Amane Misa found out later that he was an amnesiac.
The afternoon deepened into dusk. The indigo and black night was in stark contrast with the sterile whiteness of the hospital. People of all kinds occupied the place. She couldn't take her eyes off them. Young, old, healthy or not she was reminded of their fragility.
They were all humans struggling to survive.
Some of them were hurt. Most of them were hurting. A lot of them were bleeding or fighting to live. She mused that the real reason hospitals existed was not because of living but because people were afraid of dying.
The tenacity of human beings awed her. They continued to try, to fight, to put up a resistance against illnesses and accidents. They were stubborn and plucky, she smiled. It's amazing.
When she received the news, she was shocked. It wasn't what she expected. The young man had flown through the air and landed on his head. It was how he lost his memories.
She was ready to send him off to his relatives, if he had any, until she was also informed that he had no ID. There was no personal identification, no proof of existence. They could search for it, if she liked. But the chances of locating any information about him were close to impossible. She couldn't believe her ears.
The young man lying on the next room with no memories and purplish bruises didn't exist.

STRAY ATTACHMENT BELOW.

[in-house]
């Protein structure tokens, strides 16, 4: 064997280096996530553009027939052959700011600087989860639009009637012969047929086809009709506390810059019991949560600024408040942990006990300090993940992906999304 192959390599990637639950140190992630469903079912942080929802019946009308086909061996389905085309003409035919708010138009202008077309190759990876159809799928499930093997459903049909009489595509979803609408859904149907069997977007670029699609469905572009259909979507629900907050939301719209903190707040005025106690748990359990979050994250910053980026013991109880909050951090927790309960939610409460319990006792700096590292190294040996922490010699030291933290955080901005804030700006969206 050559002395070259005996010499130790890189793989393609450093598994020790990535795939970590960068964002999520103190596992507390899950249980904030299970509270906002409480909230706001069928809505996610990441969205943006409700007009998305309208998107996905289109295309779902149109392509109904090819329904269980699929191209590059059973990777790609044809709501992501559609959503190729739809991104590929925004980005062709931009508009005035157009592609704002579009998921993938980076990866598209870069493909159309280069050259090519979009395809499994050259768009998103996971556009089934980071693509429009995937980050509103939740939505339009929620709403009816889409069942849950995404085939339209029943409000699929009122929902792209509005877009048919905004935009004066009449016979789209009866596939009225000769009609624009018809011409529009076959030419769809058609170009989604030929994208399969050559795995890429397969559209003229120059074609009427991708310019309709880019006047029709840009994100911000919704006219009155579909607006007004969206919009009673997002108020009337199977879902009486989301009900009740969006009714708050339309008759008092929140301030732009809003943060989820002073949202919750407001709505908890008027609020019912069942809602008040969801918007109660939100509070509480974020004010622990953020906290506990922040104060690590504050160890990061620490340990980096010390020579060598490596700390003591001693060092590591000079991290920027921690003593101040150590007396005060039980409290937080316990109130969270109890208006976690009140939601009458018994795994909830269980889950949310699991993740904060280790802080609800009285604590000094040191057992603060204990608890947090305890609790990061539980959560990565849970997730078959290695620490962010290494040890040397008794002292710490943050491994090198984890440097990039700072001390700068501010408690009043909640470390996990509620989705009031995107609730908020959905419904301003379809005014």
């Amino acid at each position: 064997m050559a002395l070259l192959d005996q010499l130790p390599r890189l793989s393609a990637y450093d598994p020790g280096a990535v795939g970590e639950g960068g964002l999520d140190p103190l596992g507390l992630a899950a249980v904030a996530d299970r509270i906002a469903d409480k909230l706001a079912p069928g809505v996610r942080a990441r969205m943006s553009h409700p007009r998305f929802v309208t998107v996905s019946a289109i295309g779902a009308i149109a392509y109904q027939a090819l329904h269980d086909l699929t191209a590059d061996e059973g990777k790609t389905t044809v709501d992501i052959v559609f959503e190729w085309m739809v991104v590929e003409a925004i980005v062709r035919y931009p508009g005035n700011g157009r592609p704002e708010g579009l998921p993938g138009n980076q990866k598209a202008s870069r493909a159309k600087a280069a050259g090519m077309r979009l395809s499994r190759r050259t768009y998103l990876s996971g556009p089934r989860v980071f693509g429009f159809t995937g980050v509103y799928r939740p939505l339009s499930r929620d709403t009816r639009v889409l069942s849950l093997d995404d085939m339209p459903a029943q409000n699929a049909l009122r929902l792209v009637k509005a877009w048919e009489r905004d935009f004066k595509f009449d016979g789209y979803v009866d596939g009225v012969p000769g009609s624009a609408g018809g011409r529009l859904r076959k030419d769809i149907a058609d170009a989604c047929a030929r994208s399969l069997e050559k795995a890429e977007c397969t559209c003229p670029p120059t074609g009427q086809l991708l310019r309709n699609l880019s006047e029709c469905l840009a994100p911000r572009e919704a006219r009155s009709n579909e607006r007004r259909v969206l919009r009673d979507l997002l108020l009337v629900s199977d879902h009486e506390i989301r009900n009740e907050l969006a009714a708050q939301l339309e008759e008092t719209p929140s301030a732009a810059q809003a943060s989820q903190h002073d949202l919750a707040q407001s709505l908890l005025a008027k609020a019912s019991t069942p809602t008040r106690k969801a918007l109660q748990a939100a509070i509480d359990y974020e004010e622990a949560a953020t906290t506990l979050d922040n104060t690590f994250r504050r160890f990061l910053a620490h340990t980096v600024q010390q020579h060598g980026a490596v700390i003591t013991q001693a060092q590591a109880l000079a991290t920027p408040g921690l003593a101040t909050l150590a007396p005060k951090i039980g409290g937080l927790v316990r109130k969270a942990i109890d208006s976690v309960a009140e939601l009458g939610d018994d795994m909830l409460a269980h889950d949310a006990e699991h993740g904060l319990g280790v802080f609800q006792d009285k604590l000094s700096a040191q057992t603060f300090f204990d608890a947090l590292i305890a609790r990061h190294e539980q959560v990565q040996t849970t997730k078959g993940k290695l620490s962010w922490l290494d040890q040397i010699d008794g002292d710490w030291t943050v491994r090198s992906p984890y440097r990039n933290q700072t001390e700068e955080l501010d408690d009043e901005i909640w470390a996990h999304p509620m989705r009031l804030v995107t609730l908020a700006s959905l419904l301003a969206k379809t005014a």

She wondered what hurt more: losing your body or losing your soul.
If the soul held the memories and it fled, what would happen then? Would the body survive? Would a new soul come out? She got scared at the thought that she couldn't say thank you and I'm sorry to the poor young man with pretty black hair and pale white skin.
There was only one thing she could do. She couldn't live with guilt and regret forever. Whatever happened she must recover his memories. Then she would consider herself paid to her debt.
She shook her head when they suggested other options for her savior. For once she was adamant. No, she wouldn't like to let him stay at the hospital. No thank you, she didn't want to make him go to a mental institution run by a non-government organization.
"He's my savior. Misa-Misa must save him." Misa said firmly "Misa-Misa is indebted to him. She will care for him."
It took a lot of calls to everyone from her manager to her boss until she got what she wanted.
Nobody could say no to her.
So Misa found herself with a responsibility.
She couldn't be any happier.
When he woke up, he first thought about sunshine.
The sunshine was in her hair. It was plaited into two braids and it seemed to him that they carried iridescence, radiance, a halo. She was dressed in a white baby-doll dress with white sandals that exposed pretty feet. His second thought was about innocence.
It was early morning. He tried to remember what day it was. After a lot of pain he gave up. If he didn't take a peek at the calendar on his bedside, he wouldn't have known. He frowned.
Then he realized that he remembered nothing.
A brief pause before he said aloud, "Who are you and what have you done to me?"
She stared. "I-I'm Amane Misa. You saved me."
He stared at her with large dark eyes with long lashes. She was very pretty. He couldn't take his eyes off her. She mentioned that he saved her. But since he didn't have his memory of that then did that really happen?
"See this?" The blonde girl, Misa-san he decided, showed an arm whose smoothness was marred by white gauze. "I got this when you pushed me. You're my savior!"
Savior? The word stuck.